A cross connection is a link between a potable water system and a non-potable water system. Typical cross connections within residential properties involve auxiliary water systems, heating & cooling systems and irrigation systems. Backflow can occur through any of these cross-connections.
What is Backflow?
Backflow is the reversal of the normal flow of water. It can happen as a result of a sudden change in water pressure and can allow contaminants to get siphoned back into a private plumbing system, and potentially into the public water supply. There are two types of backflow: “Back Pressure” and “Back Siphonage”.
“Back Pressure” – a pressure greater than the supply pressure that may cause backflow (e.g., High-pressure boiler or pressure washer).
“Back Siphonage” – the creation of a backflow as a result of negative pressure (e.g., Water main break or use of fire hydrants).
What causes Backflow?
Backflow can be caused by a sudden drop in the water pressure in a public water main, which can create a sub-atmospheric condition. For example, if a drop in pressure occurs while a hose is in a bucket of dirty water, that water could be drawn back into the public water system, potentially contaminating the water for other users. A drop in pressure could be caused by a variety of things, including a water main break, a fire requiring water suppression, or the loss of power at a water pumping station.
What are the Hazards?
A backflow incident can cause any substance that can come into contact with water to backflow into the public water system contaminating the drinking water. The potential list of possible contaminants is unlimited. Throughout the United States, there are hundreds of documented incidents and probably thousands of undocumented cases. Once in the distribution system, it is impossible to determine the fate of the contaminant due to many variables such as the chemical and physical properties of the contaminant, the point of entry, and pressure and flow within the system.
Does the typical residence need backflow protection?
Most definitely! In fact over half of the documented backflow incidents across the nation have originated from garden hose connections and underground irrigation systems.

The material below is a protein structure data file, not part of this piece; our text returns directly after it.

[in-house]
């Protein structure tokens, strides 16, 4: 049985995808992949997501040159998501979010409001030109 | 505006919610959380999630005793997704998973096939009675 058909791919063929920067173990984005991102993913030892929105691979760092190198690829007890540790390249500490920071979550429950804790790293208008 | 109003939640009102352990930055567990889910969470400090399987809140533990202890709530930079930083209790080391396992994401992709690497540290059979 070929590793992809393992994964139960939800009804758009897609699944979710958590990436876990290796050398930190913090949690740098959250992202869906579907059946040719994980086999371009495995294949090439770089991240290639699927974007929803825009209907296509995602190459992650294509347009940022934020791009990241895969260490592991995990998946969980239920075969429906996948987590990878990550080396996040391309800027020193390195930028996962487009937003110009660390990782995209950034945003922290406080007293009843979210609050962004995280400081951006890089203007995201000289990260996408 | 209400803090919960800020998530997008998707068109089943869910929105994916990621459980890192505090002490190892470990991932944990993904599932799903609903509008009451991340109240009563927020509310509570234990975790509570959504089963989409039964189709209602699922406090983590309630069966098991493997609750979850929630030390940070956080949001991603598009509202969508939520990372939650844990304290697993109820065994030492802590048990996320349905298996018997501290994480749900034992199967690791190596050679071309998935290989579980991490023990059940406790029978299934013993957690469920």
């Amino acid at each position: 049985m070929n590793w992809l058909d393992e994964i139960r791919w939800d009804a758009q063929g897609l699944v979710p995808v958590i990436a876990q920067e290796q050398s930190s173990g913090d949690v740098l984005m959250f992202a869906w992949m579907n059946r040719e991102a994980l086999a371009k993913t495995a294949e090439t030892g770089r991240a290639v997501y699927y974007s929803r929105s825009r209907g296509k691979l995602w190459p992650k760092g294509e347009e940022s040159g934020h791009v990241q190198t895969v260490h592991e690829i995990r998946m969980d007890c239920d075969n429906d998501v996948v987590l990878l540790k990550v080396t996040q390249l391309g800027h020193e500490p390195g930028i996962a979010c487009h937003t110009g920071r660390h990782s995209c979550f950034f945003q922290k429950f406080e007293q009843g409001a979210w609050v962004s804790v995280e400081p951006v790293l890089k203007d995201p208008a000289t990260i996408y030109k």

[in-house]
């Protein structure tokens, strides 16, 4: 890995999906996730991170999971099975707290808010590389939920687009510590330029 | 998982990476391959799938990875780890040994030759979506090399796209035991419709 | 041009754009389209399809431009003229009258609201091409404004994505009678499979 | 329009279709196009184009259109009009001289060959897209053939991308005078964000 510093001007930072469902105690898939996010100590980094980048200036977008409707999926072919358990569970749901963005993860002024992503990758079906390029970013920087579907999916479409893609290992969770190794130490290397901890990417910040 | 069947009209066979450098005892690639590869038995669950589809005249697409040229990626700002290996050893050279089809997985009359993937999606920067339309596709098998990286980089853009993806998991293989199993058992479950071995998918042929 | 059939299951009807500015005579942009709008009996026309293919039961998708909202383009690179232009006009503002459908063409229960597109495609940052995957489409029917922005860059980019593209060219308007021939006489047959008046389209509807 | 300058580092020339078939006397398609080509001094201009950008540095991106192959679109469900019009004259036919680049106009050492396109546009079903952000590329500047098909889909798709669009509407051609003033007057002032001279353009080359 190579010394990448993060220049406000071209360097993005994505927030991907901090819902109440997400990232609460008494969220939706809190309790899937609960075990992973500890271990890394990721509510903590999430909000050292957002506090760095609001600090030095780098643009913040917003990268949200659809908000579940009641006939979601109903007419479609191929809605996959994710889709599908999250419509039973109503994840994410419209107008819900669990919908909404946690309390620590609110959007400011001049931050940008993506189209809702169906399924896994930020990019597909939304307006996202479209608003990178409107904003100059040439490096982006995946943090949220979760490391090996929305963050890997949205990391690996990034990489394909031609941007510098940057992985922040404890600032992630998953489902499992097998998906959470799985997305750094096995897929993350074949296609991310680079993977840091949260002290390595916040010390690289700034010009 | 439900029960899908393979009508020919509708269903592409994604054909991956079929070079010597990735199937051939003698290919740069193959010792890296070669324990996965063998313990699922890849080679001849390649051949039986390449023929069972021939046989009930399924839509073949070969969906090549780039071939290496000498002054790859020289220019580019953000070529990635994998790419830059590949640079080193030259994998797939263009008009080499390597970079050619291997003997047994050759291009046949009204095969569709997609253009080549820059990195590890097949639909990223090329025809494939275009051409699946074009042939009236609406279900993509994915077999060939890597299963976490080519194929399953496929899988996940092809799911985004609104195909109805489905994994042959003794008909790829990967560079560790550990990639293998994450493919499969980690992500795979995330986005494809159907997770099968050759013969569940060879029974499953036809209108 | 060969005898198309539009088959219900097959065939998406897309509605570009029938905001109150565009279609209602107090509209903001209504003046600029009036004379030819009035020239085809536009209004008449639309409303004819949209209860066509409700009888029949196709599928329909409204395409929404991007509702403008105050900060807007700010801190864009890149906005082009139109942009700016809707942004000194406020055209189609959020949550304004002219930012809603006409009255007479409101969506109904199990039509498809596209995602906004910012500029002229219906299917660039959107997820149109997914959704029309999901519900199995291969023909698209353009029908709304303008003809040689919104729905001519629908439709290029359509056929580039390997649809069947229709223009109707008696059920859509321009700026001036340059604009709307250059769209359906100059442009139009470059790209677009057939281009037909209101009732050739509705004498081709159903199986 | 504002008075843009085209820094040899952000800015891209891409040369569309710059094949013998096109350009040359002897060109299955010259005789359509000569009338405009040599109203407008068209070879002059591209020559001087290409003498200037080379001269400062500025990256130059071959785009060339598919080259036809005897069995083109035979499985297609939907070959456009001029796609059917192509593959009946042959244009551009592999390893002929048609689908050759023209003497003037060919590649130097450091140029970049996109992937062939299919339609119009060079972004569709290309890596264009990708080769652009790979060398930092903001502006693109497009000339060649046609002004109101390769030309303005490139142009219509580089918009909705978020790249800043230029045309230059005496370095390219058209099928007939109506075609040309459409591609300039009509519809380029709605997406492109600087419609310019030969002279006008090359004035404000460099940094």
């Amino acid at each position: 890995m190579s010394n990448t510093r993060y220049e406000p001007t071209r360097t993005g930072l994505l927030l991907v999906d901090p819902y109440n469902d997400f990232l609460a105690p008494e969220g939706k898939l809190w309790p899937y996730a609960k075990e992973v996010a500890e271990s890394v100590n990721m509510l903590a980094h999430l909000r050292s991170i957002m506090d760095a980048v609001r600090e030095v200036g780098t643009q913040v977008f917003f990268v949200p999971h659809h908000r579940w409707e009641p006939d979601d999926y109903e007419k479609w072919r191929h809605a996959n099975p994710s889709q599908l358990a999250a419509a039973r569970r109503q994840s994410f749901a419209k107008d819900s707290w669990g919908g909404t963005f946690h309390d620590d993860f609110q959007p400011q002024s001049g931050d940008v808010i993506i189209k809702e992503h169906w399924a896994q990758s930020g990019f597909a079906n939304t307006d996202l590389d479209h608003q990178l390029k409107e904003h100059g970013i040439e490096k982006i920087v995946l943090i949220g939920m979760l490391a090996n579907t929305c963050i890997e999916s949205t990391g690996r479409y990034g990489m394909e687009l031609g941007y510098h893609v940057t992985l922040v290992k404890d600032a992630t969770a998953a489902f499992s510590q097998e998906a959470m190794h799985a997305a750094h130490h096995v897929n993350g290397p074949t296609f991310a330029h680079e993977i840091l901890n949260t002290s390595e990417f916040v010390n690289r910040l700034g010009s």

Can Backflow be prevented?
Yes it can. Backflow can be controlled by installing a backflow prevention assembly where cross-connections exist and cannot otherwise be eliminated. There are two different types of backflow devices used in Glencoe residential applications: Reduced Pressure Zone and Dual Check with Vent. The devices are installed at the primary point of entry of the water service or on the particular plumbing device that needs backflow protection and, when properly maintained, should prevent a backflow from occurring.
What should I do?
If you have an underground sprinkler system, swimming pool, hot tub, fire suppression system, or hot water heating system that does not have a backflow prevention device, you must have one installed to comply with the law and to protect you and your family's health. Begin the process by selecting a licensed plumber to install the new backflow device. Please keep in mind that some plumbing contractors are qualified to perform both the device installation and device testing. That is a point to consider during your selection process. If you need assistance in finding a plumber, please call the Public Works office in the Village Hall at (847) 835-4111 for a list of licensed plumbers that are registered to work in Glencoe. After choosing a plumber, instruct them to get a plumbing permit before performing any work. Permits are available at the Resident Services Counter located in the Village Hall. Have the device installed, tested, and the results registered with BSIOnline by a certified testing company.
Download a list of Backflow Testing companies here.